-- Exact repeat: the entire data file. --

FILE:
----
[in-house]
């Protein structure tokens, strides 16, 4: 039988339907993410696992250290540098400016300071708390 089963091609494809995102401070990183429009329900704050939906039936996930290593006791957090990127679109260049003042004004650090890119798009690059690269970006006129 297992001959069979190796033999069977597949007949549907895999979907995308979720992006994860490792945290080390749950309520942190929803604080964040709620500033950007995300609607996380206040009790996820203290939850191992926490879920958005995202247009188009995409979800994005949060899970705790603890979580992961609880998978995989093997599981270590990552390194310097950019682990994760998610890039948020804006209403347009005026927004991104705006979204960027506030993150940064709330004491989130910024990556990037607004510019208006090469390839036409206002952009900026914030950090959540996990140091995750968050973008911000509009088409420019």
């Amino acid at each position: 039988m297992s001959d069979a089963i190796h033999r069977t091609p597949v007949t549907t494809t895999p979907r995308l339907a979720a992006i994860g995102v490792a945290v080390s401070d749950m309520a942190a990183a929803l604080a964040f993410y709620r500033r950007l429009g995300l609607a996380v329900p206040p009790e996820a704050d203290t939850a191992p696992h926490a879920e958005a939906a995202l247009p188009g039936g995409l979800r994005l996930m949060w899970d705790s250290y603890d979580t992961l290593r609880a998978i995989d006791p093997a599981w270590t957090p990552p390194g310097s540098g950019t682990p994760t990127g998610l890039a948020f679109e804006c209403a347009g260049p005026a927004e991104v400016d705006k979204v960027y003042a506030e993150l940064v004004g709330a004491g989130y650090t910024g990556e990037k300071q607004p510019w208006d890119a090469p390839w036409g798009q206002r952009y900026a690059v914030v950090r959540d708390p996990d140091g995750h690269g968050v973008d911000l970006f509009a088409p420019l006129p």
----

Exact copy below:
[in-house]
């Protein structure tokens, strides 16, 4: 039988339907993410696992250290540098400016300071708390 089963091609494809995102401070990183429009329900704050939906039936996930290593006791957090990127679109260049003042004004650090890119798009690059690269970006006129 297992001959069979190796033999069977597949007949549907895999979907995308979720992006994860490792945290080390749950309520942190929803604080964040709620500033950007995300609607996380206040009790996820203290939850191992926490879920958005995202247009188009995409979800994005949060899970705790603890979580992961609880998978995989093997599981270590990552390194310097950019682990994760998610890039948020804006209403347009005026927004991104705006979204960027506030993150940064709330004491989130910024990556990037607004510019208006090469390839036409206002952009900026914030950090959540996990140091995750968050973008911000509009088409420019």
């Amino acid at each position: 039988m297992s001959d069979a089963i190796h033999r069977t091609p597949v007949t549907t494809t895999p979907r995308l339907a979720a992006i994860g995102v490792a945290v080390s401070d749950m309520a942190a990183a929803l604080a964040f993410y709620r500033r950007l429009g995300l609607a996380v329900p206040p009790e996820a704050d203290t939850a191992p696992h926490a879920e958005a939906a995202l247009p188009g039936g995409l979800r994005l996930m949060w899970d705790s250290y603890d979580t992961l290593r609880a998978i995989d006791p093997a599981w270590t957090p990552p390194g310097s540098g950019t682990p994760t990127g998610l890039a948020f679109e804006c209403a347009g260049p005026a927004e991104v400016d705006k979204v960027y003042a506030e993150l940064v004004g709330a004491g989130y650090t910024g990556e990037k300071q607004p510019w208006d890119a090469p390839w036409g798009q206002r952009y900026a690059v914030v950090r959540d708390p996990d140091g995750h690269g968050v973008d911000l970006f509009a088409p420019l006129p």